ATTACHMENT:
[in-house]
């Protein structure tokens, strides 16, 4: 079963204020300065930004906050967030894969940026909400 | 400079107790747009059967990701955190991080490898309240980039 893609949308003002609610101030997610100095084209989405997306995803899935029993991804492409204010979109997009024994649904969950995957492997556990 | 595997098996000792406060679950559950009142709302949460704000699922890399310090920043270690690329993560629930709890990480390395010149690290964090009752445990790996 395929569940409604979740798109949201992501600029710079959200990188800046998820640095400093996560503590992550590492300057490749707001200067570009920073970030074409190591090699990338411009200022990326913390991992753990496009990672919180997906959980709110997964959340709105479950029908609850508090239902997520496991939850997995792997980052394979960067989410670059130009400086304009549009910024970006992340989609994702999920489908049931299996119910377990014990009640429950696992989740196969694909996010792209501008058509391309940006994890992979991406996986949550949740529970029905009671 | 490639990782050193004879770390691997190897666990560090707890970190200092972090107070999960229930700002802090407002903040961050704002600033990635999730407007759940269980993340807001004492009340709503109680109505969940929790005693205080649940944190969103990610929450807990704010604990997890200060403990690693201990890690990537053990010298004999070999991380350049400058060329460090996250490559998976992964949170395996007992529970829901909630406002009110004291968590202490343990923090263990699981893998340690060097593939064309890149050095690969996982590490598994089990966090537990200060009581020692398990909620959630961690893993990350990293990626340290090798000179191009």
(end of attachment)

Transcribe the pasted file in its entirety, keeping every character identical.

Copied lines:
[in-house]
């Protein structure tokens, strides 16, 4: 079963204020300065930004906050967030894969940026909400 | 400079107790747009059967990701955190991080490898309240980039 893609949308003002609610101030997610100095084209989405997306995803899935029993991804492409204010979109997009024994649904969950995957492997556990 | 595997098996000792406060679950559950009142709302949460704000699922890399310090920043270690690329993560629930709890990480390395010149690290964090009752445990790996 395929569940409604979740798109949201992501600029710079959200990188800046998820640095400093996560503590992550590492300057490749707001200067570009920073970030074409190591090699990338411009200022990326913390991992753990496009990672919180997906959980709110997964959340709105479950029908609850508090239902997520496991939850997995792997980052394979960067989410670059130009400086304009549009910024970006992340989609994702999920489908049931299996119910377990014990009640429950696992989740196969694909996010792209501008058509391309940006994890992979991406996986949550949740529970029905009671 | 490639990782050193004879770390691997190897666990560090707890970190200092972090107070999960229930700002802090407002903040961050704002600033990635999730407007759940269980993340807001004492009340709503109680109505969940929790005693205080649940944190969103990610929450807990704010604990997890200060403990690693201990890690990537053990010298004999070999991380350049400058060329460090996250490559998976992964949170395996007992529970829901909630406002009110004291968590202490343990923090263990699981893998340690060097593939064309890149050095690969996982590490598994089990966090537990200060009581020692398990909620959630961690893993990350990293990626340290090798000179191009």